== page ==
As London in June fluctuates between a bit of damp drizzle and rather breezy ‘why didn’t I bring a cardigan with me’ weather with only bursts of sporadic sunshine now might be a good time to head off to the warmer climes of The Continent to seek a bit of sun – and a bit of Conran-esque culture too.
Fresh from a European Honeymoon with a difference, Mat Riches, Terence’s PR Manager, shares his Top 5 things to see and do – whether it’s inspiring architecture, great grub or just the romance of travel itself.
A wedding. Nine months of planning, a week of hectic build up and an incredible day of celebrations and dancing, we were shattered and in need of a relaxing honeymoon, right? A couple of weeks on a beach in Bermuda, like Terence, perhaps? A remote retreat in Kerala to unwind? No chance – we’d plumped for a whistle stop tour of Europe taking in seven cities in fourteen nights by plane, train and automobile.
Sunday morning we were joining the volcanic ash stricken crowds at St Pancras and heading to Paris by Eurostar, luckily with cheap seats booked months in advance. After that we took in Madrid, Lisbon, Valencia, Rome, Florence and finally back to London. We stayed at some top notch boutique hotels, rented amazing apartments in city centre locations, dined at incredible restaurants and bars and visited some fascinating museums and galleries. Here are our best, design related, bits which I know all CONRAN fans will love as much as we did.
Rome’s classical renaissance buildings and Roman ruins blew us away, especially the eerily perfect proportions of the Pantheon. Florence’s Duomo was a marble marvel and Paris’s grand boulevards stirred the heart. But Valencia and its City of Arts and Sciences left us picking our jaws up off the floor. I’m a layman of architecture, and I’m sure the directors of Conran & Partners could give you more technical terms, but my wife put it best – it’s like six massive Sydney Opera Houses one after the other with a bridge thrown in too. Futuristic, inspiring and sensitive to its location, this urban marvel was created by local architect Santiago Calatrava and is perfect in every way.
We stayed in a five star Parisian boutique hotel which was delightful but snooty. The Hospes in Valencia has seen better days and needs to learn some manners, and I could have looked at the view from our ultra modern rooftop apartment in Lisbon until our first wedding anniversary. But in Madrid we found a real gem in the Hotel Mario. Part of the Room Mate hotels group, it is a design, and art, led hotel that knows the value of a warm welcome. All the art and attention to detail really reminded me of Boundary, our boutique hotel in Shoreditch. Upgraded to a suite as newlyweds, a bottle of Cava on ice when we arrived (at ten in the morning, oops), Philippe Stark furniture and the most amazing buffet breakfast our only regret was that we only stayed for one night. Which was my fault, I said Madrid sounded boring.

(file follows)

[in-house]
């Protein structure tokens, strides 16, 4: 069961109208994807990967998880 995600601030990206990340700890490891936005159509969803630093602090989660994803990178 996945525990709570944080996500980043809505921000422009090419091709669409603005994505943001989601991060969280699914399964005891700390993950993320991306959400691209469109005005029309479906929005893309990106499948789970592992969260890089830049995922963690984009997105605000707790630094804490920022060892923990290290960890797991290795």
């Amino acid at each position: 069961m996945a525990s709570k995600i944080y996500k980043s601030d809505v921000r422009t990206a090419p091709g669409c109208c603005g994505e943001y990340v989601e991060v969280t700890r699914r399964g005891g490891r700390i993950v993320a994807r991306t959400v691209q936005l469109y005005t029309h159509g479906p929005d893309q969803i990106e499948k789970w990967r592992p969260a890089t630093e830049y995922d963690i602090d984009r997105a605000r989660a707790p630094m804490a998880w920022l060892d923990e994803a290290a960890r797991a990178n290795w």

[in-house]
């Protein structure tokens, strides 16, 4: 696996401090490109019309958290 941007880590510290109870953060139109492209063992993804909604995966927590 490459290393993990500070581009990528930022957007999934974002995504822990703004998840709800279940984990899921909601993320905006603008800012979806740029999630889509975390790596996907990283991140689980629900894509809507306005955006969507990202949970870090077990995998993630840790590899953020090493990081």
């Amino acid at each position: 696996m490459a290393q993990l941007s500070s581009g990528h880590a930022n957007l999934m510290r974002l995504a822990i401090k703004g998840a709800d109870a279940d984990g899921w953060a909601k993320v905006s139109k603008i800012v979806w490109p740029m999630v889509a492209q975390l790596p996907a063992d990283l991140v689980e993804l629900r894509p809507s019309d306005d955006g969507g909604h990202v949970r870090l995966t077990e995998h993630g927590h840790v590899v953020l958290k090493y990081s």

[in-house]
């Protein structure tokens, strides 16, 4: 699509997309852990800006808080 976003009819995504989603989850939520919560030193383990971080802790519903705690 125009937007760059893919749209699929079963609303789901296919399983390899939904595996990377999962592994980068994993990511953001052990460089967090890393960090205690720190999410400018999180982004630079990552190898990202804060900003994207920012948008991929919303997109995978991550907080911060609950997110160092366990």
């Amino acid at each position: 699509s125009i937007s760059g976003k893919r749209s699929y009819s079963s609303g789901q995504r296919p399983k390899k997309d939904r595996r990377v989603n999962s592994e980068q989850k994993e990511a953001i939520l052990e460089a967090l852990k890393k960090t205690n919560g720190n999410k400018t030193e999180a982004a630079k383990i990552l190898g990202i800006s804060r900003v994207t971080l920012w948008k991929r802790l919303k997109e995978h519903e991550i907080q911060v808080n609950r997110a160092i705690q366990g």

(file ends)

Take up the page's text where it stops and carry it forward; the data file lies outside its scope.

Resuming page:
The Reina Sofia in Madrid was equal to our own Tate Modern and contained my favourite painting, Guernica. The Louvre held an ominous power and it was worth queuing for two hours to see David at the Accademia in Florence. But the Musée des Arts et Métiers in Paris, was a real find. I actually heard Terence recommend it during an interview so of course I should have known how good it would be but it still caught me by surprise. Founded in 1794 as a depository for the preservation of scientific instruments and inventions, the museum takes you on a journey through time taking in some of mankind’s greatest inventions. The tour finishes in an adjacent chapel with a stunning display of cars and flying machines (no, not just planes) as well as an original version of Léon Foucault’s revolutionary contraption for measuring the speed of light.
On Terence’s recommendation we tried steak at Benoit in Paris, delicious. Every meal we ate in Italy was spectacularly scrumptious, but a small tavern in Lisbon called Tradição o Vinho won our hearts. A tiny little place on a side street, we would probably have walked past if the owner wasn’t smoking a “special” cigarette outside and read out the menu to us. Meat (duck), fish (fresh Atlantic bream) or vegetarian (we didn’t catch that one) with some vegetables and a salad. The only other choice was red or white or “I think maybe rosé too.” The décor was minimal but homely, the food cooked simply but full of flavours you would never have guessed existed and the salad, oh what taste you can draw from fresh leaves, figs, local cheese and olive oil. At the end of the night the chef (wife of the owner) joined us and as he poured glass after glass of Amarguinha on the house, his wife explained why they would never turn a huge profit as her husband is just too generous. The €35 tip we left would not have even covered the liquer, never mind the amazing service.
The Eurostar is always a great way to travel, the bubble car to Florence was a hoot and the 12-seater plane from Lisbon to Valencia will never be forgotten. But I would encourage anybody who finds romance in travel to take the night train from Paris to Madrid and do it in style in Gran Class. A sunset with a bottle of Rioja, a three course meal in the buffet car with a white Rioja, a snug but comfortable room, beautifully lit French villages flashing by in the night and a sunrise dawning over the fields and mountains of northern Spain as you hone in on Madrid…magic.